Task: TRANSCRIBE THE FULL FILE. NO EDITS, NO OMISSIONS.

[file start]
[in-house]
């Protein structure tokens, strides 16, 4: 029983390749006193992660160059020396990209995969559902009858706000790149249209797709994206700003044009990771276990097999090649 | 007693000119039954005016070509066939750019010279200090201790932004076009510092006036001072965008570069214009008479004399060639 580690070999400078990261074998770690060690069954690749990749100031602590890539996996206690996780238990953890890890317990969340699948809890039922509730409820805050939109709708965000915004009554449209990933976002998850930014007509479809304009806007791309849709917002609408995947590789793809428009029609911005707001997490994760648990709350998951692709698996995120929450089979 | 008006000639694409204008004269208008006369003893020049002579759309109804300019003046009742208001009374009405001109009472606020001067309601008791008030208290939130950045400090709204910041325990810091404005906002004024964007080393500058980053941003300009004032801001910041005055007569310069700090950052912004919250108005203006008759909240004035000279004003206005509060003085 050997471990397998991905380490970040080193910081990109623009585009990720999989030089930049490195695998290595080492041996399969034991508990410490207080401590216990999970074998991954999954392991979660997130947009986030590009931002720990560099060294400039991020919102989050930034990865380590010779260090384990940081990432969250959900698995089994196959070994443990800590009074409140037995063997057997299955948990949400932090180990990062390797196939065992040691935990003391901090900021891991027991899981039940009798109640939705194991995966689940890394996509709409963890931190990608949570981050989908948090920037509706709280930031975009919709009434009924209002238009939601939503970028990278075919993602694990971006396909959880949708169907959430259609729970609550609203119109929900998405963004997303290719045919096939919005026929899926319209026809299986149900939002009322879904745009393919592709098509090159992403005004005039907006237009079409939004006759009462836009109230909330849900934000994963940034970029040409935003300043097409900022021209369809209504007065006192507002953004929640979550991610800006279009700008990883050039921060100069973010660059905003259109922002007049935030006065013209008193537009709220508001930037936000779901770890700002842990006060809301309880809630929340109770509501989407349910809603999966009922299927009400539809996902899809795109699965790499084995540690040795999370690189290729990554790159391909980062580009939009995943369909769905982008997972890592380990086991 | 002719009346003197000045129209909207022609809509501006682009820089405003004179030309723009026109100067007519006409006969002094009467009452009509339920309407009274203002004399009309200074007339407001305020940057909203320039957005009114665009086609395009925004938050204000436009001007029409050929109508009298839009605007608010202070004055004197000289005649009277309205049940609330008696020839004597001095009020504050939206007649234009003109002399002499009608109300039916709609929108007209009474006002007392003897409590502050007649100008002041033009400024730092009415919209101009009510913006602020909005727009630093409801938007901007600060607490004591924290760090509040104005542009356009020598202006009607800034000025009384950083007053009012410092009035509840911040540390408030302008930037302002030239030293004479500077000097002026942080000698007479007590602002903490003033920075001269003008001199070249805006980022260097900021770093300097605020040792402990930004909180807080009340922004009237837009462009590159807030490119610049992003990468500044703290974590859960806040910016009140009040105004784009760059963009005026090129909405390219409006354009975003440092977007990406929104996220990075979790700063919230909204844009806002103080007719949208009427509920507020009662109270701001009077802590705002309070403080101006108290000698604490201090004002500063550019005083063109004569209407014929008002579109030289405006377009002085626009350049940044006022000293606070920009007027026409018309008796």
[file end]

[in-house]
């Protein structure tokens, strides 16, 4: 029983390749006193992660160059020396990209995969559902009858706000790149249209797709994206700003044009990771276990097999090649 | 007693000119039954005016070509066939750019010279200090201790932004076009510092006036001072965008570069214009008479004399060639 580690070999400078990261074998770690060690069954690749990749100031602590890539996996206690996780238990953890890890317990969340699948809890039922509730409820805050939109709708965000915004009554449209990933976002998850930014007509479809304009806007791309849709917002609408995947590789793809428009029609911005707001997490994760648990709350998951692709698996995120929450089979 | 008006000639694409204008004269208008006369003893020049002579759309109804300019003046009742208001009374009405001109009472606020001067309601008791008030208290939130950045400090709204910041325990810091404005906002004024964007080393500058980053941003300009004032801001910041005055007569310069700090950052912004919250108005203006008759909240004035000279004003206005509060003085 050997471990397998991905380490970040080193910081990109623009585009990720999989030089930049490195695998290595080492041996399969034991508990410490207080401590216990999970074998991954999954392991979660997130947009986030590009931002720990560099060294400039991020919102989050930034990865380590010779260090384990940081990432969250959900698995089994196959070994443990800590009074409140037995063997057997299955948990949400932090180990990062390797196939065992040691935990003391901090900021891991027991899981039940009798109640939705194991995966689940890394996509709409963890931190990608949570981050989908948090920037509706709280930031975009919709009434009924209002238009939601939503970028990278075919993602694990971006396909959880949708169907959430259609729970609550609203119109929900998405963004997303290719045919096939919005026929899926319209026809299986149900939002009322879904745009393919592709098509090159992403005004005039907006237009079409939004006759009462836009109230909330849900934000994963940034970029040409935003300043097409900022021209369809209504007065006192507002953004929640979550991610800006279009700008990883050039921060100069973010660059905003259109922002007049935030006065013209008193537009709220508001930037936000779901770890700002842990006060809301309880809630929340109770509501989407349910809603999966009922299927009400539809996902899809795109699965790499084995540690040795999370690189290729990554790159391909980062580009939009995943369909769905982008997972890592380990086991 | 002719009346003197000045129209909207022609809509501006682009820089405003004179030309723009026109100067007519006409006969002094009467009452009509339920309407009274203002004399009309200074007339407001305020940057909203320039957005009114665009086609395009925004938050204000436009001007029409050929109508009298839009605007608010202070004055004197000289005649009277309205049940609330008696020839004597001095009020504050939206007649234009003109002399002499009608109300039916709609929108007209009474006002007392003897409590502050007649100008002041033009400024730092009415919209101009009510913006602020909005727009630093409801938007901007600060607490004591924290760090509040104005542009356009020598202006009607800034000025009384950083007053009012410092009035509840911040540390408030302008930037302002030239030293004479500077000097002026942080000698007479007590602002903490003033920075001269003008001199070249805006980022260097900021770093300097605020040792402990930004909180807080009340922004009237837009462009590159807030490119610049992003990468500044703290974590859960806040910016009140009040105004784009760059963009005026090129909405390219409006354009975003440092977007990406929104996220990075979790700063919230909204844009806002103080007719949208009427509920507020009662109270701001009077802590705002309070403080101006108290000698604490201090004002500063550019005083063109004569209407014929008002579109030289405006377009002085626009350049940044006022000293606070920009007027026409018309008796």